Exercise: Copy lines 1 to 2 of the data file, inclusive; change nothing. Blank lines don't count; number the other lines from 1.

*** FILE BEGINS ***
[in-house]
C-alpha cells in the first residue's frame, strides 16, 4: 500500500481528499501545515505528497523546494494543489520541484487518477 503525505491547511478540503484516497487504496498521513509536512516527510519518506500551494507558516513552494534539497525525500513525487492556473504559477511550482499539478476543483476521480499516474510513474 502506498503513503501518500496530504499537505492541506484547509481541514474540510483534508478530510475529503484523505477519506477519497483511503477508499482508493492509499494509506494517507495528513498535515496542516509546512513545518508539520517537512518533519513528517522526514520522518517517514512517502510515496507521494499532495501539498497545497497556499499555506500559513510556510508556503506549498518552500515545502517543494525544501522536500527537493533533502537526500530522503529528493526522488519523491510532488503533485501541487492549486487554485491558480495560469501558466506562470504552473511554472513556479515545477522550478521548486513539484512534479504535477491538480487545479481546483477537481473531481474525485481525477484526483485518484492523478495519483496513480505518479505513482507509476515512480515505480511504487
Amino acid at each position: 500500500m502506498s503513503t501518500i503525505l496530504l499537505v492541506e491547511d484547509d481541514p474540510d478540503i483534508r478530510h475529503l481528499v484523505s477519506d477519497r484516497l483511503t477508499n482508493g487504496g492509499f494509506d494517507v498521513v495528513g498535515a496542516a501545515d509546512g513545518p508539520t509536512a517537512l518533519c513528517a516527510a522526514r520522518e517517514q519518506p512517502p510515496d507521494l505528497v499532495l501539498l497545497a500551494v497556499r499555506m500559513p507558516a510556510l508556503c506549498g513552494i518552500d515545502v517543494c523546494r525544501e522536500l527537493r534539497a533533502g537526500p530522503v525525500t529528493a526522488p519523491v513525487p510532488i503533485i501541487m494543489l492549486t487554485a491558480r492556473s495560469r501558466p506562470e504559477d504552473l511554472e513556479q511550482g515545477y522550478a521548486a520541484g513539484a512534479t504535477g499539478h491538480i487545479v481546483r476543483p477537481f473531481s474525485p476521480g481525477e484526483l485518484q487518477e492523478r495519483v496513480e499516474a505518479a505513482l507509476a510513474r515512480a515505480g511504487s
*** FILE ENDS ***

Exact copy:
[in-house]
C-alpha cells in the first residue's frame, strides 16, 4: 500500500481528499501545515505528497523546494494543489520541484487518477 503525505491547511478540503484516497487504496498521513509536512516527510519518506500551494507558516513552494534539497525525500513525487492556473504559477511550482499539478476543483476521480499516474510513474 502506498503513503501518500496530504499537505492541506484547509481541514474540510483534508478530510475529503484523505477519506477519497483511503477508499482508493492509499494509506494517507495528513498535515496542516509546512513545518508539520517537512518533519513528517522526514520522518517517514512517502510515496507521494499532495501539498497545497497556499499555506500559513510556510508556503506549498518552500515545502517543494525544501522536500527537493533533502537526500530522503529528493526522488519523491510532488503533485501541487492549486487554485491558480495560469501558466506562470504552473511554472513556479515545477522550478521548486513539484512534479504535477491538480487545479481546483477537481473531481474525485481525477484526483485518484492523478495519483496513480505518479505513482507509476515512480515505480511504487